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NEW YORK: US natural gas futures edged up to a fresh 16-week high on Wednesday on forecasts for hotter weather over the next two weeks than previously expected.

Despite the hotter forecast, overall demand for gas over the next two weeks was expected to be down a bit on lower liquefied natural gas (LNG) exports related to maintenance issues at some Gulf Coast terminals and the pipelines feeding gas to them.

In addition, traders noted the higher cost of gas would likely cause power generators to burn more coal and less gas to keep air conditioners humming.

Front-month gas futures rose 2.8 cents, or 0.9%, to $3.156 per million British thermal units at 9:21 a.m. EDT (1321 GMT), putting the contract on track for its highest close since Feb. 17.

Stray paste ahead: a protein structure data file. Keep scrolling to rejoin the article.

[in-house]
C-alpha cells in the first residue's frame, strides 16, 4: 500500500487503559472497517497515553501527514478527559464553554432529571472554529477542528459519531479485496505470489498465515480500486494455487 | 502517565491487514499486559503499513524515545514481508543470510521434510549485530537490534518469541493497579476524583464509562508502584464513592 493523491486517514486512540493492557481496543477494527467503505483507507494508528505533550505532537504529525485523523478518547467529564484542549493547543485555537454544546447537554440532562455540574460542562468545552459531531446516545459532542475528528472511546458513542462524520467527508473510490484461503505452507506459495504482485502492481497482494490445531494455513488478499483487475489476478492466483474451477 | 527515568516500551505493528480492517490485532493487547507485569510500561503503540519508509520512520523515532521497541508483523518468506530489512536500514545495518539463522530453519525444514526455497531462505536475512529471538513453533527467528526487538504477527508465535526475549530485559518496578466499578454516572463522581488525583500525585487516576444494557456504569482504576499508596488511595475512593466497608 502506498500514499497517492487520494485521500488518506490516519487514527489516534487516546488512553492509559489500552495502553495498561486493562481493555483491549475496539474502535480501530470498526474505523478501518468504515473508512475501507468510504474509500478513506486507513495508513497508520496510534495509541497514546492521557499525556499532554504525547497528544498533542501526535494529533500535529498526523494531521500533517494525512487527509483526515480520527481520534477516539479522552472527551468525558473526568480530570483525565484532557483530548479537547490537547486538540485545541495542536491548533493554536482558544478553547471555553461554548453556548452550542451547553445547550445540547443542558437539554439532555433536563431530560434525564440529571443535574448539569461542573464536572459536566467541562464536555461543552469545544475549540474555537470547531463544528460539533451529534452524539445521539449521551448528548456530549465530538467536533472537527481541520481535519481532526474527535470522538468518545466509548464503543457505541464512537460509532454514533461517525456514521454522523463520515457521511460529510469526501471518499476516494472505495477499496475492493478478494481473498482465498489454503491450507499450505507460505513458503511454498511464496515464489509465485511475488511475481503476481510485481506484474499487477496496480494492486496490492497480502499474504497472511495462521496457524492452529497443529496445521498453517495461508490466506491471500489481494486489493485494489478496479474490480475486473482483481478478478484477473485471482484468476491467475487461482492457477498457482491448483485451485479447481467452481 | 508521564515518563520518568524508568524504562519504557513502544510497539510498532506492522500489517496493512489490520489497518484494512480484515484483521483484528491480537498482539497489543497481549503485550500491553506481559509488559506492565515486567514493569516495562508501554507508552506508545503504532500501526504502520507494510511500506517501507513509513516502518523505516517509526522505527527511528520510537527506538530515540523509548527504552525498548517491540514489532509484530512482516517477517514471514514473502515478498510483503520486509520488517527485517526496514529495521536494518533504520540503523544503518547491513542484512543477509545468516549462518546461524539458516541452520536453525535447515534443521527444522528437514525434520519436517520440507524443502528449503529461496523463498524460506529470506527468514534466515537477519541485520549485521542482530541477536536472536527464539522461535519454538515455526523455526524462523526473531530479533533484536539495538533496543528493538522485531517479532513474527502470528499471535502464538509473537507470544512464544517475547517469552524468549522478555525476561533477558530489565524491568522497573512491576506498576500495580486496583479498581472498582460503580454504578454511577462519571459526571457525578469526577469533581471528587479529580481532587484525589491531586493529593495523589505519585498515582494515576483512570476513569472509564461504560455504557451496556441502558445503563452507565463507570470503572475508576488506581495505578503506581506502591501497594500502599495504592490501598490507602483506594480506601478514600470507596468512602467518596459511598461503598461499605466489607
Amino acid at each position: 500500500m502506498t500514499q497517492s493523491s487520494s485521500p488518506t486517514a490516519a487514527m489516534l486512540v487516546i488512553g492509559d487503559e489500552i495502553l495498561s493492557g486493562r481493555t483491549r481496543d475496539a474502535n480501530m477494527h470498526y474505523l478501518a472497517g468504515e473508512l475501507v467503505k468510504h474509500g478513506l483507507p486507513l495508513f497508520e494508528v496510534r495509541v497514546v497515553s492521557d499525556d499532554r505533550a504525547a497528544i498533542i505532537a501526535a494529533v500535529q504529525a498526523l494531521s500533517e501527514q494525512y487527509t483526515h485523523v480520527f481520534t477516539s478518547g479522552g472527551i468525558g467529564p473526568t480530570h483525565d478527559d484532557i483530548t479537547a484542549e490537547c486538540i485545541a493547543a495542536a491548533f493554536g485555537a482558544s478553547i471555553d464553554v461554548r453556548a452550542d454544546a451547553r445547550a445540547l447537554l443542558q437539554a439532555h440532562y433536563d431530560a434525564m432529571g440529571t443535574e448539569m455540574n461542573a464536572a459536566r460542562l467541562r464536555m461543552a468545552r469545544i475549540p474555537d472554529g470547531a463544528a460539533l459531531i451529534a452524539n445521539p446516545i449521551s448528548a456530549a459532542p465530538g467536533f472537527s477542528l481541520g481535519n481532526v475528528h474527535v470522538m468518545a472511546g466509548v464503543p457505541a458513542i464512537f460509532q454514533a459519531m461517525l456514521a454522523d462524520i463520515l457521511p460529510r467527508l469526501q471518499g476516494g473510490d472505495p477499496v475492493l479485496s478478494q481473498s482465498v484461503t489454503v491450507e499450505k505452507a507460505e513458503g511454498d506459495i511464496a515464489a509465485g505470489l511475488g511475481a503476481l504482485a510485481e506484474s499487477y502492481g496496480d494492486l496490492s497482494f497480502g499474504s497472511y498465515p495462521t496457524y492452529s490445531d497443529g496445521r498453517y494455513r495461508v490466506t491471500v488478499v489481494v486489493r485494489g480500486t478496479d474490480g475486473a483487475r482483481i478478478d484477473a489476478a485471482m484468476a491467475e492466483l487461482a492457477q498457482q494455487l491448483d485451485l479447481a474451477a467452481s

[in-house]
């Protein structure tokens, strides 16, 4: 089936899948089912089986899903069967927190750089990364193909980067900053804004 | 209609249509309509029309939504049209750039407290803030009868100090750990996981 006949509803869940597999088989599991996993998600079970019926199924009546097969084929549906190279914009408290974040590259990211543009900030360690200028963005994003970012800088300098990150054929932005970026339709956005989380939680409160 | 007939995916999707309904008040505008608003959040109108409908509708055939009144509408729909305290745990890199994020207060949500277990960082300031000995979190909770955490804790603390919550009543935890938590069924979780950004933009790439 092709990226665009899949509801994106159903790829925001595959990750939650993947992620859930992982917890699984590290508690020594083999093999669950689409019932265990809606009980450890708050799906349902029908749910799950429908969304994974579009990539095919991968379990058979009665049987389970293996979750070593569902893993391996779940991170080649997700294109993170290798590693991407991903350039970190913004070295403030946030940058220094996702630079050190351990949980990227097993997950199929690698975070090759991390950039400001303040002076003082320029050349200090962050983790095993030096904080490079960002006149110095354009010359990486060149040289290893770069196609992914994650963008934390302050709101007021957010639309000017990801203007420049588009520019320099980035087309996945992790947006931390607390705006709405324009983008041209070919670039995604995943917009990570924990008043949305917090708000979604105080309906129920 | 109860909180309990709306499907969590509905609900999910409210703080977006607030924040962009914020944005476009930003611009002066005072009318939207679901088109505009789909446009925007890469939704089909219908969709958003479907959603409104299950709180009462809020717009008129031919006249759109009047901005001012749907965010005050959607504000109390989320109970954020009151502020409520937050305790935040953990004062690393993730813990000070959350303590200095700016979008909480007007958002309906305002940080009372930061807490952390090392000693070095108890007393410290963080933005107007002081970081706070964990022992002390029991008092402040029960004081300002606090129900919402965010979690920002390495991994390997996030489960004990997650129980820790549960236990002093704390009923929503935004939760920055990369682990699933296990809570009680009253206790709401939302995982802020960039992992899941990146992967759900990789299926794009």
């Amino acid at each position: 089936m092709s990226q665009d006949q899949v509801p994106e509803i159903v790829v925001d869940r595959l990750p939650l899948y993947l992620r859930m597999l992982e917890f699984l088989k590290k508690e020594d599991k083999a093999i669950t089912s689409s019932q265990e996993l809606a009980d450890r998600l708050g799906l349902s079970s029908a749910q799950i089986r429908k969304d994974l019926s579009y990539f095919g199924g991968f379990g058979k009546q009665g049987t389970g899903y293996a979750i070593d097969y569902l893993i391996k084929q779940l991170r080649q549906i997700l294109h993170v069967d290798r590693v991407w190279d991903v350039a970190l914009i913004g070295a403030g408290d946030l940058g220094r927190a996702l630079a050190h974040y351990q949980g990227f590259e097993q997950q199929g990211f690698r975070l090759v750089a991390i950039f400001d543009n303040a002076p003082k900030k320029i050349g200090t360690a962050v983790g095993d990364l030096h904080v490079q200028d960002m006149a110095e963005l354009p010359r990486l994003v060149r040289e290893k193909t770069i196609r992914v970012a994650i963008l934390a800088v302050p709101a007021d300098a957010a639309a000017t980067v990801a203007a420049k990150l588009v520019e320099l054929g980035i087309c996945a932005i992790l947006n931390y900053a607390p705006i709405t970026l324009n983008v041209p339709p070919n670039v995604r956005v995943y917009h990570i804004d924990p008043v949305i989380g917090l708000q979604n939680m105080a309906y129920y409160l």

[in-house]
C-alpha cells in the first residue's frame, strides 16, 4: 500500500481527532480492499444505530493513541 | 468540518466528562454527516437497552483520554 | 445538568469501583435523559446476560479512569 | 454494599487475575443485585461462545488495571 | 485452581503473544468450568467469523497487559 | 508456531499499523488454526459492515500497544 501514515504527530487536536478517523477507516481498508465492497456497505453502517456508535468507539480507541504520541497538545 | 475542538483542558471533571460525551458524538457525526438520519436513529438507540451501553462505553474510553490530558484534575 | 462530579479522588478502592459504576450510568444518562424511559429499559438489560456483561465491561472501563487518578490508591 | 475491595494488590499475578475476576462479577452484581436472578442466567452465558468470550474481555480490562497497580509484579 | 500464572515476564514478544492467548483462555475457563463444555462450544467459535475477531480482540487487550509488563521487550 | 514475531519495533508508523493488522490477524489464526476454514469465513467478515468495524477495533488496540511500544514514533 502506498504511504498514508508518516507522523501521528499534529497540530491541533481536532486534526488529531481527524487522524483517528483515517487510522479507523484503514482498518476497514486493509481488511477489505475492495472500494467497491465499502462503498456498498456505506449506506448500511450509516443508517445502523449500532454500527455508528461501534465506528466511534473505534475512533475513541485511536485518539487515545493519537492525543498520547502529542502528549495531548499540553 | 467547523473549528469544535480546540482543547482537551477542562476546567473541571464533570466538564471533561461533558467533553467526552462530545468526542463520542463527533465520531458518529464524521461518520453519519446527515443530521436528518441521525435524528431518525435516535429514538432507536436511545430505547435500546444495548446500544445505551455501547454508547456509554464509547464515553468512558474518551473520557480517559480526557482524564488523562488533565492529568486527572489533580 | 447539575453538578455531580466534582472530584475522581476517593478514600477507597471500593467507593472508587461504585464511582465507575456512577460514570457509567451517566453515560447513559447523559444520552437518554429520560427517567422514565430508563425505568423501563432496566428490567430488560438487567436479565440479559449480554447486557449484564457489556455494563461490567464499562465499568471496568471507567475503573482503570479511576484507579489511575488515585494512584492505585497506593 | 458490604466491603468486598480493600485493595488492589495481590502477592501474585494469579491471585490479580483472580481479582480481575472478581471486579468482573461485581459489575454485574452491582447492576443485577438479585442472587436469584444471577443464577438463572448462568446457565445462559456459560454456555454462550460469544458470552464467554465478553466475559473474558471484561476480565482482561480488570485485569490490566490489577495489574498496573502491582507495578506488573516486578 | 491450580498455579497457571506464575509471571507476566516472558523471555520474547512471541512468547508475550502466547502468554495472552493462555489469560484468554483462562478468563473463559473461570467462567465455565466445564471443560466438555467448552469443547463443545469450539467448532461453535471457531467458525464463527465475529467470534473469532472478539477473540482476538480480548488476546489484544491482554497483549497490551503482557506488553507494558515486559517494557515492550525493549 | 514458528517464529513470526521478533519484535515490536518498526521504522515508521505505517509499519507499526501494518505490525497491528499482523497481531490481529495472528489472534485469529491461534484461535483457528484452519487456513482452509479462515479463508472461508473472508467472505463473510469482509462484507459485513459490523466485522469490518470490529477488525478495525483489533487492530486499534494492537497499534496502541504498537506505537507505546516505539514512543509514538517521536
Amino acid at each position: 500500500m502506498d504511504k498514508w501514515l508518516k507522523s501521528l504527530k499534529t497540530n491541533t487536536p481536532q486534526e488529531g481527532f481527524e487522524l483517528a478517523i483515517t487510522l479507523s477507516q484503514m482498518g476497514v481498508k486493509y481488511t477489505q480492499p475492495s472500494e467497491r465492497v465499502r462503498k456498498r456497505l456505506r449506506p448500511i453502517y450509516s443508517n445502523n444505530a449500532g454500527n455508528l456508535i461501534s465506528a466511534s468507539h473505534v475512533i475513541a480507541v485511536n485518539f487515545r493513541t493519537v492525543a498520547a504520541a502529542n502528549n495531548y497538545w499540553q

Data provider Refinitiv said gas output in the Lower 48 US states had averaged 91.7 billion cubic feet per day (bcfd) so far in June, up from 91.0 bcfd in May but still well below the monthly record high of 95.4 bcfd in November 2019.

With warmer weather on the horizon, Refinitiv projected average gas demand, including exports, would rise from 87.7 bcfd this week to 89.2 bcfd next week. Those forecasts were lower than Refinitiv forecast on Tuesday.

The amount of gas flowing to US LNG export plants slid to an average of 9.8 bcfd so far in June, down from 10.8 bcfd in May and the all-time high of 11.5 bcfd in April. Traders noted LNG feedgas was down due to short-term maintenance at the Sabine Pass and Cameron export plants in Louisiana and Corpus Christi in Texas as well as some pipelines that provide them with fuel.

But with European and Asian gas prices trading over $10 per mmBtu, analysts said they expect buyers around the world to keep purchasing all the LNG the United States can produce. Prices at the Title Transfer Facility (TTF) in the Netherlands, the European gas benchmark, hit their highest since March 2014.

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